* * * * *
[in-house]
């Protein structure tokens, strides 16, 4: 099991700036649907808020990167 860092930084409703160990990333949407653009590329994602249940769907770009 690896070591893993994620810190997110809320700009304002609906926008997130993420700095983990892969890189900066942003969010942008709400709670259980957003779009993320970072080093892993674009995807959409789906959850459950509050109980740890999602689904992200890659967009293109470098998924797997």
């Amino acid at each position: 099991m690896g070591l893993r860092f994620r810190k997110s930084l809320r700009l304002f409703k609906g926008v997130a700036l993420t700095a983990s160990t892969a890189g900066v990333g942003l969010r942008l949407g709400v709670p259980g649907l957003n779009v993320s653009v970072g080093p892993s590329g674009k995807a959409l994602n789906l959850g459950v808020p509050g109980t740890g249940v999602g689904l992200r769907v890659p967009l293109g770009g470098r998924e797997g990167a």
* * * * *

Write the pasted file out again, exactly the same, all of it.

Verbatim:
[in-house]
């Protein structure tokens, strides 16, 4: 099991700036649907808020990167 860092930084409703160990990333949407653009590329994602249940769907770009 690896070591893993994620810190997110809320700009304002609906926008997130993420700095983990892969890189900066942003969010942008709400709670259980957003779009993320970072080093892993674009995807959409789906959850459950509050109980740890999602689904992200890659967009293109470098998924797997």
């Amino acid at each position: 099991m690896g070591l893993r860092f994620r810190k997110s930084l809320r700009l304002f409703k609906g926008v997130a700036l993420t700095a983990s160990t892969a890189g900066v990333g942003l969010r942008l949407g709400v709670p259980g649907l957003n779009v993320s653009v970072g080093p892993s590329g674009k995807a959409l994602n789906l959850g459950v808020p509050g109980t740890g249940v999602g689904l992200r769907v890659p967009l293109g770009g470098r998924e797997g990167a």